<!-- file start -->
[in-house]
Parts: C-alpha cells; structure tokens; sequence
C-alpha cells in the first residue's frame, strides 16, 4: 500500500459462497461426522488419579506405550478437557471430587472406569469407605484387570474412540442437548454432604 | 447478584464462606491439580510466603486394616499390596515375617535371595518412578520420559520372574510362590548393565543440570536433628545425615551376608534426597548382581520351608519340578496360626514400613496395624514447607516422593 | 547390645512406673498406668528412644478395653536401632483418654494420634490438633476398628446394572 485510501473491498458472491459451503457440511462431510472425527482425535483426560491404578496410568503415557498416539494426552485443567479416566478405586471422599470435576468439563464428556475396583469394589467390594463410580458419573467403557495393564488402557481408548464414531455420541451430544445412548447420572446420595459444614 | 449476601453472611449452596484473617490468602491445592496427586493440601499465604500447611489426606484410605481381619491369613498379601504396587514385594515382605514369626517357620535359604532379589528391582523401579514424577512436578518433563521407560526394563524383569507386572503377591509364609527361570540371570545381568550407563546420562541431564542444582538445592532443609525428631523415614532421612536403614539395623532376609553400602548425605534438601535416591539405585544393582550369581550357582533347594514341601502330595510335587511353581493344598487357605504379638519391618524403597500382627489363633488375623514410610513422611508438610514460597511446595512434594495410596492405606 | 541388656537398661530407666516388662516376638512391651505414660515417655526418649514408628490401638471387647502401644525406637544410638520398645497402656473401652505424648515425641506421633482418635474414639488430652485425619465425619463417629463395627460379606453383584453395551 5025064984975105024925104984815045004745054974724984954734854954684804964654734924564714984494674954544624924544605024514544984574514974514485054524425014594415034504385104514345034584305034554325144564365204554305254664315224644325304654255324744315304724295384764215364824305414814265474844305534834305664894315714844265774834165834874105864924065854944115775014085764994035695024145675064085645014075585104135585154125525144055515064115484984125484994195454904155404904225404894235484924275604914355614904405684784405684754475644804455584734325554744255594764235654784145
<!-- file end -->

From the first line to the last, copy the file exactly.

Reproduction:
[in-house]
Parts: C-alpha cells; structure tokens; sequence
C-alpha cells in the first residue's frame, strides 16, 4: 500500500459462497461426522488419579506405550478437557471430587472406569469407605484387570474412540442437548454432604 | 447478584464462606491439580510466603486394616499390596515375617535371595518412578520420559520372574510362590548393565543440570536433628545425615551376608534426597548382581520351608519340578496360626514400613496395624514447607516422593 | 547390645512406673498406668528412644478395653536401632483418654494420634490438633476398628446394572 485510501473491498458472491459451503457440511462431510472425527482425535483426560491404578496410568503415557498416539494426552485443567479416566478405586471422599470435576468439563464428556475396583469394589467390594463410580458419573467403557495393564488402557481408548464414531455420541451430544445412548447420572446420595459444614 | 449476601453472611449452596484473617490468602491445592496427586493440601499465604500447611489426606484410605481381619491369613498379601504396587514385594515382605514369626517357620535359604532379589528391582523401579514424577512436578518433563521407560526394563524383569507386572503377591509364609527361570540371570545381568550407563546420562541431564542444582538445592532443609525428631523415614532421612536403614539395623532376609553400602548425605534438601535416591539405585544393582550369581550357582533347594514341601502330595510335587511353581493344598487357605504379638519391618524403597500382627489363633488375623514410610513422611508438610514460597511446595512434594495410596492405606 | 541388656537398661530407666516388662516376638512391651505414660515417655526418649514408628490401638471387647502401644525406637544410638520398645497402656473401652505424648515425641506421633482418635474414639488430652485425619465425619463417629463395627460379606453383584453395551 5025064984975105024925104984815045004745054974724984954734854954684804964654734924564714984494674954544624924544605024514544984574514974514485054524425014594415034504385104514345034584305034554325144564365204554305254664315224644325304654255324744315304724295384764215364824305414814265474844305534834305664894315714844265774834165834874105864924065854944115775014085764994035695024145675064085645014075585104135585154125525144055515064115484984125484994195454904155404904225404894235484924275604914355614904405684784405684754475644804455584734325554744255594764235654784145